SmartAdvice: Voice-Recognition Technology Can Extend Call-Center Reach

Used to augment but not replace call-center staff, voice-recognition technology can make for better customer service, The Advisory Council says. Also, efficient modeling of processes is key to successfully automating sales orders; and getting technical staff to work with offshore outsourcers depends on how they've been treated.
Question C: How do I motivate my technical staff to cooperate with staff from our offshore outsourcing vendor?

Our advice: There are two very different answers depending on your company's situation. The big question is whether the offshore outsourcer is providing supplemental services alongside your technical staff, or whether it's in the process of replacing the IT staff.

In the first instance, the issues to be overcome involve fear of eventually being replaced, territorialism, change, and adjusting to working with a new culture. In the second situation, the issues are more fundamental--why should I help someone who is putting me out of a job?--and thus more difficult to solve.

Assisting Supplemental Services
The most important factor is putting your staff at ease in terms of their job security. If staff members feel that their assistance will eventually put them out of a job, at the very best you'll get malicious compliance with cooperation requests. Honesty and good communication are always the best policy, as they create trust and eliminate fears about your "real" motivations.

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The second step is to create personal relationships between your staff members and their counterparts in the outsourcing organization. Cultural awareness training is very valuable for overcoming cultural "miscues," but nothing beats creating a team where members know each other as individuals for encouraging cooperation.

The final step is providing some financial or other type of benefit based on the success of the overall team, giving individuals added incentive to cooperate with their offshore counterparts.

Training Their Replacements
In this scenario, the level of cooperation is largely set by your and your company's behavior in reaching this point in the outsourcing arrangement. If your staff members feel they have been treated unfairly in the process, in terms of honesty, severance arrangements, and job-placement assistance, you're unlikely to get much cooperation regardless of incentives.

If employees feel they've been treated fairly, you have more latitude in providing motivators such as longer severance periods, completion bonuses, and additional training assistance to reward cooperation. Change is always painful and resisted, but if you help replaced employees regain security by moving to new and better positions outside the company, they're more likely to help the company make the transition successfully.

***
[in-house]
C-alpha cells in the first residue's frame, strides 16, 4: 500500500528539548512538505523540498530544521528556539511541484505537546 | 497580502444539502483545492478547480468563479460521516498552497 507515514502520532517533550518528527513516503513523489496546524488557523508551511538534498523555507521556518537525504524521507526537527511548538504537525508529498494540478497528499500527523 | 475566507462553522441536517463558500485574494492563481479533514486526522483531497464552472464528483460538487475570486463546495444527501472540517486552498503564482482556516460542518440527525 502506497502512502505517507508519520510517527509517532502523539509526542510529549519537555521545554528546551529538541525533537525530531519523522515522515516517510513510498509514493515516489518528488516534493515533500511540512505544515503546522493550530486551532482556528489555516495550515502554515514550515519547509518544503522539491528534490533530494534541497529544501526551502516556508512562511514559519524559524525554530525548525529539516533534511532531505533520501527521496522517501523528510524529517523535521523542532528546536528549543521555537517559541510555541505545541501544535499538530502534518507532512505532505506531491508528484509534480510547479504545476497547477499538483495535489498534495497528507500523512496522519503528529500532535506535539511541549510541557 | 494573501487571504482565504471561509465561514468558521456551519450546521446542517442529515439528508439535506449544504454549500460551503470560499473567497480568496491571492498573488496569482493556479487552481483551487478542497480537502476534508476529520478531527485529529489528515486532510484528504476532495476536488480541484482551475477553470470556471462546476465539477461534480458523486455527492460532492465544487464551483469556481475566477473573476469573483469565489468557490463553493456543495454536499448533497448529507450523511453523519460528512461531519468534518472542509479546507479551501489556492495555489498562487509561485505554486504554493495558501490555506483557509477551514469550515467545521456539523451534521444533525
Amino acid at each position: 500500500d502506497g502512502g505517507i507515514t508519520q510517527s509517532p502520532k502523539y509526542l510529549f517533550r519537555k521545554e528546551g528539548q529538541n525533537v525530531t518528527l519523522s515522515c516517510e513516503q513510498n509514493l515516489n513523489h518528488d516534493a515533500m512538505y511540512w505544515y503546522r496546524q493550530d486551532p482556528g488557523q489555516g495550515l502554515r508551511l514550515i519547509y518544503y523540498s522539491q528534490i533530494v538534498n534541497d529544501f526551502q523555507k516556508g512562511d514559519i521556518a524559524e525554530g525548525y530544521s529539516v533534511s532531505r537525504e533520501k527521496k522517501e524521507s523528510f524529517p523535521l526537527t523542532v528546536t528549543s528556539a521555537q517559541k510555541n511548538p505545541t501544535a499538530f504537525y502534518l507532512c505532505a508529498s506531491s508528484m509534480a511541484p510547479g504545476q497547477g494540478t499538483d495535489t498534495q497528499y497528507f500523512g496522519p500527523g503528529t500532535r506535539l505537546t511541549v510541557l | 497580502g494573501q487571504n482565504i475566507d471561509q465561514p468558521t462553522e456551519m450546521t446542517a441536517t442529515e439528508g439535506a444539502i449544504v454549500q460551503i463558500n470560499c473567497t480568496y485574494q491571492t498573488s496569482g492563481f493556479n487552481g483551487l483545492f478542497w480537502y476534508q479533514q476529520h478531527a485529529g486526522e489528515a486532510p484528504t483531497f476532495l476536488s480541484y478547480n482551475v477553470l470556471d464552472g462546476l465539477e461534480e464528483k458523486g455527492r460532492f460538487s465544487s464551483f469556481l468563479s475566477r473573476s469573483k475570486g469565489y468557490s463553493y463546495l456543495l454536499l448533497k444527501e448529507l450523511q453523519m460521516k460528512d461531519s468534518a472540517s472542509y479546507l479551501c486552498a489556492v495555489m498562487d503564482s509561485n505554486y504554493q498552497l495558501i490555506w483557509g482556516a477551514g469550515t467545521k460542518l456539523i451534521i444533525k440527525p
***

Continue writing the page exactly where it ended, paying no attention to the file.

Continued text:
In today's still-tight economic climate, offshore outsourcing is a lightning rod for job-security fears. You can't blame technical staff members for being hesitant to assist those they fear are taking away their jobs. Reducing or eliminating these fears is your most important motivator for gaining cooperation.

-- Ian Hayes

Beth Cohen, TAC Thought Leader, has more than 20 years of experience building strong IT-delivery organizations from both user and vendor perspectives. Having worked as a technologist for BBN, the company that literally invented the Internet, she not only knows where technology is today but where it's heading in the future.

Peter Taglia, TAC Expert, has more than 20 years of IT experience from the vendor perspective, focused on process automation for eBusiness, eCRM, contact centers, telecomm operations support systems, E911, wireless and wireline networks via n-tier applications, integration, middleware, and portals. His experience includes complex planning, project management, financial justification, ROI, metrics and strategies for growth via opportunity assessment, product management, value innovation, benchmarking, and industry structure research for alliances, mergers, and competitive analysis.

Ian Hayes, TAC Thought Leader, has extensive experience in improving the business returns generated by IT investments. He is the author of three IT books and hundreds of articles, a popular speaker at conferences, and his clients include many of the world's top corporations. He helps companies focus on value-creating projects and services by better-targeting IT investments, improving the effectiveness of IT execution, optimizing the sourcing of IT activities and establishing measurement programs that tie IT performance to business value delivered.

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